Criterion of the Month
Ref: 2019-com-january

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Sustainability Resolution

By Adjunct Professor Christos CabolisChristos Cabolis

We all strive for new beginnings and the start of a new year provides the best opportunity to align such deeds. It is manifested with the ancient tradition of making resolutions, promises that is, to align our behavior in such a way as to accomplish a positive target. Be it to eat healthier, exercise more, balance our time between work and family or learn a new language, musical instrument or how to … code, you make a start for a brighter future.

Not surprisingly, communities and countries often make similar … promises. The one that connects most countries is the understanding that we must protect the welfare of future generations while satisfying our current needs. This trade-off between future and current needs defines sustainability. In fact, the necessity of such a … resolution, led the UN to adopt the 17 Sustainable Goals in 2015.

I think that it is timely to explore this analogy in the first Criterion of the Month of 2019 and focus on one of the sustainable development goals: energy.

Energy, to paraphrase slightly, makes the world go around. It is the “ability to do work.” Developed countries have a high demand for energy while such a demand is increasing in the developing countries as well. According to the independent research and consulting firm Enerdata the world total energy consumption increased by 37% between 2002 and 2017 (https://yearbook.enerdata.net/total-energy/world-consumption-statistics.html).

In the IMD World Competitiveness Yearbook we provide data for the “Total final energy consumption per capita” for each of the 63 economies we study. To link the energy consumption and the general level of development of an economy, Figure 1 plots the relationship between the energy consumption per individual in the vertical axis and the GDP (in purchase power parity units) per individual in the horizontal. We have highlighted some countries to illustrate several points.

We observe that, on the average, individuals in countries with GDP per capita lower than $20,000 consume more energy than in the past. As expected, in these countries part of the increase in per capita income the last 15 years is allocated towards the use of additional energy.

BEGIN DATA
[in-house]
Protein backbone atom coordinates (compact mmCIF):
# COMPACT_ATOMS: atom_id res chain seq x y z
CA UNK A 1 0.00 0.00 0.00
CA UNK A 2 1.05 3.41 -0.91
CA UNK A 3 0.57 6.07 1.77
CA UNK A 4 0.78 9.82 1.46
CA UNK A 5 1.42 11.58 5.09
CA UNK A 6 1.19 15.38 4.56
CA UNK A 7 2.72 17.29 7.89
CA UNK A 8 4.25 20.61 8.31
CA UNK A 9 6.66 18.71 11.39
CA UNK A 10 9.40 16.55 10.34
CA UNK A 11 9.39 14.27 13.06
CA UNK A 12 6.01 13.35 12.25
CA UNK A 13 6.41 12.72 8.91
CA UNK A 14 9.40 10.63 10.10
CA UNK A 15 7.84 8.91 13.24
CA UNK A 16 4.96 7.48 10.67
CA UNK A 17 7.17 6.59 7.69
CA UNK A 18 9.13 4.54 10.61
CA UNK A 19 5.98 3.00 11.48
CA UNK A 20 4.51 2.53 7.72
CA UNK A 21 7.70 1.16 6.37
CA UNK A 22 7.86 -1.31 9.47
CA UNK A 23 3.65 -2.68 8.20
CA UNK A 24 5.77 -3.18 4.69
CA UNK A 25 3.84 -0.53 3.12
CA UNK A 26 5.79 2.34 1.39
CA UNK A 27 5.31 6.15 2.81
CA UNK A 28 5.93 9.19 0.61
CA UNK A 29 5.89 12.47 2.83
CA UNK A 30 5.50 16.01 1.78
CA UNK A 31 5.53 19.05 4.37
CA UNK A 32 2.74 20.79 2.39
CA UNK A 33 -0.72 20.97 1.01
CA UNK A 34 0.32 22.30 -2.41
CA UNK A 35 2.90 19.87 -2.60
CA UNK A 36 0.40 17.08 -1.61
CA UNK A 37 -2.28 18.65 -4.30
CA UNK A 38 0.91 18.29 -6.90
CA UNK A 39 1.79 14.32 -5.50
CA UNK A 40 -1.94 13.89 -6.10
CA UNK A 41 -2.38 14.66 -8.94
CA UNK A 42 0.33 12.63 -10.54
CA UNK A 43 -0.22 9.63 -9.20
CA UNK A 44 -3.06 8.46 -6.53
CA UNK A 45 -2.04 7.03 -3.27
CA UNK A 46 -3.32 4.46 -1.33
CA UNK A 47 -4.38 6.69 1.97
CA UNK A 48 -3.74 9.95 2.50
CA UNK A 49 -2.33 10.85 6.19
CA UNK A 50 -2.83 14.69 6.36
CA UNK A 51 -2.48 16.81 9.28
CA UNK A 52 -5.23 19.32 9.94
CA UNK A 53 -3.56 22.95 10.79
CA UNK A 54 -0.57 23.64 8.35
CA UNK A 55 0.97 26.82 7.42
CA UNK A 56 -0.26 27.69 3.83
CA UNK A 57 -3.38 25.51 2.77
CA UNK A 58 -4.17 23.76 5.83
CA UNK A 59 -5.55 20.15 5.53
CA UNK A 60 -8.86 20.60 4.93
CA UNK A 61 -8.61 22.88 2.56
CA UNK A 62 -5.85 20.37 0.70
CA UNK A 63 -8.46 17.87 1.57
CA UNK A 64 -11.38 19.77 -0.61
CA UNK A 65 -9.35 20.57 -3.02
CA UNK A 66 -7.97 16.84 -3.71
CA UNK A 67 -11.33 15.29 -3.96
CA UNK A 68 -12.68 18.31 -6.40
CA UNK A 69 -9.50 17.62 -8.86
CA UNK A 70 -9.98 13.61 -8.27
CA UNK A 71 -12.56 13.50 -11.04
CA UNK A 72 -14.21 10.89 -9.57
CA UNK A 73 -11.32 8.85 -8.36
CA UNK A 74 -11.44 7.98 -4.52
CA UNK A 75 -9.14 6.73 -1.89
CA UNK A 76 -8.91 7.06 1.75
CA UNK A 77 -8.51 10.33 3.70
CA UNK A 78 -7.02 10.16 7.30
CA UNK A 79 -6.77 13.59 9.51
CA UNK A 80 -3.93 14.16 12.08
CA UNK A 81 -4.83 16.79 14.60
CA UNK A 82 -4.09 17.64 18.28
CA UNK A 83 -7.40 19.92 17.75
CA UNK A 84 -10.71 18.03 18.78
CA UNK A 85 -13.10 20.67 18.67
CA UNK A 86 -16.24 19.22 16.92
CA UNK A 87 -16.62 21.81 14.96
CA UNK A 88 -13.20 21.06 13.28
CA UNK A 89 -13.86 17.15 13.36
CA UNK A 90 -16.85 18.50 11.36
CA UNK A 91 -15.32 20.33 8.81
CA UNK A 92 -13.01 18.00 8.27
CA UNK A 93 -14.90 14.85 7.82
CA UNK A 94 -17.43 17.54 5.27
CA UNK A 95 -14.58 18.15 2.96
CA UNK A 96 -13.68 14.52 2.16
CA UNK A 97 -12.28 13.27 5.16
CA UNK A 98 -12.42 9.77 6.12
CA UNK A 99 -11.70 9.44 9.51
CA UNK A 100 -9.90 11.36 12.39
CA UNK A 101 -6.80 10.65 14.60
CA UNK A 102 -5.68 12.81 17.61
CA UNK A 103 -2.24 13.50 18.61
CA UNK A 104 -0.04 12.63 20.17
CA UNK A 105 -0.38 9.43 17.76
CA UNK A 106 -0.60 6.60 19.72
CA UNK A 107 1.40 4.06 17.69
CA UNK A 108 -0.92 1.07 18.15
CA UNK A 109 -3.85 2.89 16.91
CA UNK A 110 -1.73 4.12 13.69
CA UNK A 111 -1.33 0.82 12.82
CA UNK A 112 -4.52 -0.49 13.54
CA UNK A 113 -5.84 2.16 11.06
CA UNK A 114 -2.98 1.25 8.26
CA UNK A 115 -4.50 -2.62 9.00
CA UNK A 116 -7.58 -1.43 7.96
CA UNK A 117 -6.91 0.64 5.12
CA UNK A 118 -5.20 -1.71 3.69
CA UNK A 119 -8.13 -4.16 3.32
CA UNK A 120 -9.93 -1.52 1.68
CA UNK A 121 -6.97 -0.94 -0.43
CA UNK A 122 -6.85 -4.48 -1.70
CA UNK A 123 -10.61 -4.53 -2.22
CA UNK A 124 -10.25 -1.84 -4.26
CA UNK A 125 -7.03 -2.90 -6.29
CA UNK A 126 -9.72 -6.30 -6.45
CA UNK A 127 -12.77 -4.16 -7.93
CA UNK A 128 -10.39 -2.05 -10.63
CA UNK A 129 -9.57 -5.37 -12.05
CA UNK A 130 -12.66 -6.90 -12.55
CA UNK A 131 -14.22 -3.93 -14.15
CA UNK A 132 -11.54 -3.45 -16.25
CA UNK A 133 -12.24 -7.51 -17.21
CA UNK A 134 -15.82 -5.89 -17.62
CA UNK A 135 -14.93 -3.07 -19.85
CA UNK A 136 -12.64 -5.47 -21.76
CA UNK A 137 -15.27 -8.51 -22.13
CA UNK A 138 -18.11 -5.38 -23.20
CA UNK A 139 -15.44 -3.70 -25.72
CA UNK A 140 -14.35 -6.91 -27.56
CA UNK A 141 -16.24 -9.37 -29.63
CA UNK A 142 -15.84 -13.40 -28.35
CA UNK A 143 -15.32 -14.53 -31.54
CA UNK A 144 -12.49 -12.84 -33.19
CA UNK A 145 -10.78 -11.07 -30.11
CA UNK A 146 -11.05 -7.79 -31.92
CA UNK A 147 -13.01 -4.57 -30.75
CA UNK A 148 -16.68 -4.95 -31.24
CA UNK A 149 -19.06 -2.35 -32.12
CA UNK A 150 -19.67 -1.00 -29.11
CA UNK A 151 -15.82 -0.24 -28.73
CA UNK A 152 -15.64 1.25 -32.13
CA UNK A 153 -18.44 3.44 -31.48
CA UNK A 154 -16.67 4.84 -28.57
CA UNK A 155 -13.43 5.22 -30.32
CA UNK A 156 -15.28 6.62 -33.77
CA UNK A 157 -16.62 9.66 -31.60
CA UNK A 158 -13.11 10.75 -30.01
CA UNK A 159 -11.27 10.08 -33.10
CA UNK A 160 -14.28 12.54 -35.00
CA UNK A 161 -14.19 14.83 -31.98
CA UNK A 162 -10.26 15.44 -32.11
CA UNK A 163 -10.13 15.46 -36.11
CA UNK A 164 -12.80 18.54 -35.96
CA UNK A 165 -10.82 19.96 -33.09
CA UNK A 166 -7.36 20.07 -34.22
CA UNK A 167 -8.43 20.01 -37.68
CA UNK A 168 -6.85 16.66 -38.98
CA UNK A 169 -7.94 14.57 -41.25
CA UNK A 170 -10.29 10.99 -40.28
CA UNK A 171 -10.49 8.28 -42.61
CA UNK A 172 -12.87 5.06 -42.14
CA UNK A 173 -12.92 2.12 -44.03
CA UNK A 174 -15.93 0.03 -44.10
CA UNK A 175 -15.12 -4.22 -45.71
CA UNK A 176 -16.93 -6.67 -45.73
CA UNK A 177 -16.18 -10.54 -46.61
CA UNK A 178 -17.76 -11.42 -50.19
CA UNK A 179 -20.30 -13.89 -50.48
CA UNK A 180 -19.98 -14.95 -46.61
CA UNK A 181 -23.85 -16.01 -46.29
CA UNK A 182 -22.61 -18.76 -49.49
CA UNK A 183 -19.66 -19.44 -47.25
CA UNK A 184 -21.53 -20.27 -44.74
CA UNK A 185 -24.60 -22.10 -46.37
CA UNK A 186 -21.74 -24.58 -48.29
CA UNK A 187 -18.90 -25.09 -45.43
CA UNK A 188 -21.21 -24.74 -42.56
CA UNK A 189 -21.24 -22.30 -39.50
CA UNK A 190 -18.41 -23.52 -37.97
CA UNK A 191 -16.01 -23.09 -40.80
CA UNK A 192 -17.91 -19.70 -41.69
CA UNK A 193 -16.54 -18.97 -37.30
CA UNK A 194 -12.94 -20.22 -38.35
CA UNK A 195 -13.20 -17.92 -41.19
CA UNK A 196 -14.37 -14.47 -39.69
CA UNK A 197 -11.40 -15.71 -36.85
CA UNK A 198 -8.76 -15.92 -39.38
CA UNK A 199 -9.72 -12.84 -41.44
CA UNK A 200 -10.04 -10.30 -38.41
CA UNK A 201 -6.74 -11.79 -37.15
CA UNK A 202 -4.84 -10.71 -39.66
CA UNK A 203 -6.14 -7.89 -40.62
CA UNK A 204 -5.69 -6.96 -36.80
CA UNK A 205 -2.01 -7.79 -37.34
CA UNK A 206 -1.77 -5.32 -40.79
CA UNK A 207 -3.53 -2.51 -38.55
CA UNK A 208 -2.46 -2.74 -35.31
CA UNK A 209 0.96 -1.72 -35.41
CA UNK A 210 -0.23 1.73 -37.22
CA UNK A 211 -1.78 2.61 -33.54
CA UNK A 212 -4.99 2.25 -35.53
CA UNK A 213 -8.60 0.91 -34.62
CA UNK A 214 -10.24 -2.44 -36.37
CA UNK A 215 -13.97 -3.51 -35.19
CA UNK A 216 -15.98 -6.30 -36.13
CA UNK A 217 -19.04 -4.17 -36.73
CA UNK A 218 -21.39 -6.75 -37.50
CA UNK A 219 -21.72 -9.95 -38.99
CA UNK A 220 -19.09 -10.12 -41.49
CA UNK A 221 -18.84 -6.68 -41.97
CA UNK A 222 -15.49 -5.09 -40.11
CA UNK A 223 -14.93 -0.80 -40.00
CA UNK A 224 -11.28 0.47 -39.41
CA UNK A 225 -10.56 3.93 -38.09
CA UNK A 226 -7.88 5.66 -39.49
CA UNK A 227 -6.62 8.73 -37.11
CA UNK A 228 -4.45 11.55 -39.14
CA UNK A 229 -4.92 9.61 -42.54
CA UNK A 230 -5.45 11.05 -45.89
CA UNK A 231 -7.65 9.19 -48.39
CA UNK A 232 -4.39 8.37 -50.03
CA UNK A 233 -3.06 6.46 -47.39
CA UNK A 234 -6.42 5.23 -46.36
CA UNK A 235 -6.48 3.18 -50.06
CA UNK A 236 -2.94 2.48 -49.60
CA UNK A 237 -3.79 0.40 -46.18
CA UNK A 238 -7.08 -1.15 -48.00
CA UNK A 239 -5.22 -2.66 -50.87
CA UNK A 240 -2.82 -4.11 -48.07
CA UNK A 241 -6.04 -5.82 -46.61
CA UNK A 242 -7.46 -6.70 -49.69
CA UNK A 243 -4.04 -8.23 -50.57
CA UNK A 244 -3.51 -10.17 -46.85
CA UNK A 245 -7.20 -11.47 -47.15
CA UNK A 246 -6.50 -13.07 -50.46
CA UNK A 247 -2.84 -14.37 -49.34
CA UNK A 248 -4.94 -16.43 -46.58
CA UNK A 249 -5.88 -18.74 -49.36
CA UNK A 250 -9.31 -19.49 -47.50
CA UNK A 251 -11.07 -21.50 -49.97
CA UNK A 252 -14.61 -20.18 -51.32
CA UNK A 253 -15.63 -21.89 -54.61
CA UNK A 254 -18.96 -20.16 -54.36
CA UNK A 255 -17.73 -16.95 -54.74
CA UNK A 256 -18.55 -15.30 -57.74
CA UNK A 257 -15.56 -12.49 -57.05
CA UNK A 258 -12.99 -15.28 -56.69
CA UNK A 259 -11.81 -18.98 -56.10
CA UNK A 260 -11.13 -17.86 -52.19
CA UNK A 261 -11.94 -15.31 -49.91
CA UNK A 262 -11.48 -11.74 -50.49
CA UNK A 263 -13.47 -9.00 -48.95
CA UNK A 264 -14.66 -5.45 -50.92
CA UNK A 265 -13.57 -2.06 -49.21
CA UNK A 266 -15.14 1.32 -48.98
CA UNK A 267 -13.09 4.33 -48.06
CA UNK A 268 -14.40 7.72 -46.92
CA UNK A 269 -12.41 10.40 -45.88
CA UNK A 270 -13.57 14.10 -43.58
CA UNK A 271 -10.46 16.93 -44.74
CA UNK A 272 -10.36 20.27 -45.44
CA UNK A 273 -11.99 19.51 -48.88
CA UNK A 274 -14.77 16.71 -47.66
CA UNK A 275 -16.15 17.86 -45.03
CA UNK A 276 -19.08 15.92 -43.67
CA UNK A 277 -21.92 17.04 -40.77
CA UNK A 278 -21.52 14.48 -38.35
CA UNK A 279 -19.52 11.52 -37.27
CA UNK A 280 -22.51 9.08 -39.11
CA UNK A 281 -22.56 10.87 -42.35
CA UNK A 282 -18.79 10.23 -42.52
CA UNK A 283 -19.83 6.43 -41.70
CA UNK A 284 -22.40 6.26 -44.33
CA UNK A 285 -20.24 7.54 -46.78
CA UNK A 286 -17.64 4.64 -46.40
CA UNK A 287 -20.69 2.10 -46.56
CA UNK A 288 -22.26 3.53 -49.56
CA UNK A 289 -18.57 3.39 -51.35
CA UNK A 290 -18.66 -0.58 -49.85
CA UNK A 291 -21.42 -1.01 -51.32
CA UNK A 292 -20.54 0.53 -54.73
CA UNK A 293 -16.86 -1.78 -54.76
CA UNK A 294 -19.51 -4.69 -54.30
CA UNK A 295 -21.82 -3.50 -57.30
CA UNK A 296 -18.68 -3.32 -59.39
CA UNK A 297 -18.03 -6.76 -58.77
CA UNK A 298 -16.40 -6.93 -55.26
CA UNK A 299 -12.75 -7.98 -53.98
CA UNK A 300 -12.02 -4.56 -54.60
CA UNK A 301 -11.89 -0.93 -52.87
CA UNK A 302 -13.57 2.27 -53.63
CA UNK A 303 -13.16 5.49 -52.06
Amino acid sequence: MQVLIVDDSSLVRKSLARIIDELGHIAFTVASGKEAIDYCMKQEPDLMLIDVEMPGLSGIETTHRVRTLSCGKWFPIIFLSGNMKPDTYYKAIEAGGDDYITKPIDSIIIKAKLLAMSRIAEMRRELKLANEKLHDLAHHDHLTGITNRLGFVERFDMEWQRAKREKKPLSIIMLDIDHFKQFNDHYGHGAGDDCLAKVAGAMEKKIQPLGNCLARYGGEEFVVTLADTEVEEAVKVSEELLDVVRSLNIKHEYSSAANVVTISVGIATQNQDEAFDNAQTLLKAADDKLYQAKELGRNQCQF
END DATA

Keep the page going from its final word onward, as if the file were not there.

The opposite is observed in countries with more than $40,000 per capita. Here, individuals, on the average, consume less energy compared to five years ago. The exception to this trend is Iceland where the per capita consumption of energy has been increasing the last ten years. Is this really a problem for Iceland and by extension for the rest of the world?

Energy can be categorized as renewable and nonrenewable. The former can be replenished while this is not the case with the latter. Iceland controls geothermal and hydropower capacity to such an extent that its energy supply is dominated by renewable sources.

Renewable resources contribute to the world sustainability efforts. It is crucial, therefore, to examine a country’s evolution in employing renewable energy resources. Figure 2 summarizes several dimensions related to the share of renewables to total energy for different countries. In the horizontal axis we measure the share in 2010. In the vertical we calculate the difference in the share of renewables between the years 2005 and 2010. In red are denoted countries where the share of renewables declined in this period, like China, Indonesia, Philippines and Norway among others. They represent approximately 28% of the countries we study.

In yellow are indicated the countries, which improved the use of renewables in their energy consumption and which in 2010 engaged less than 25% renewables, for instance Croatia, Denmark and Portugal among others. Finally, the green positions denote countries that increased their share of renewables and in 2010 involved more than 25% renewables in their energy supply. Countries like Austria, New Zealand and Sweden along with Iceland engaged the highest share of renewables!

Figure 3 captures the progression in the subsequent 5-year period. To make it easier to see how the previous front-runners and the ones who had lagged behind evolved, we keep the same color representation.

Figure 3 paints a rather encouraging picture. In our sample of mid- and high-income economies, countries that use more than 25% renewables increased from 10% to 15%. When large consumers of energy, like China, manage to generate more energy from renewable resources than the needs of the economy, this picture may become even more favorable.

On a personal level, most of our New Year resolutions expire quickly, unfortunately. There are different reasons for this, yet, the fact that we are working towards these goals individually is an important one. This is not the case for the sustainability goals. They have been accepted as a major objective by many countries and the coordination by an international entity provides the necessary… nudging. Despite the occasional backslide on promises and commitments by different countries, there is no doubt that sustainability targets can be accomplished only through international collaboration. Balancing the long term environmental benefits with the short term political aspirations, deciding upon the priorities and working towards co-creating structures that will allow for innovation towards sustainability are the challenges not only for 2019 but for years to come.

Com January 2019
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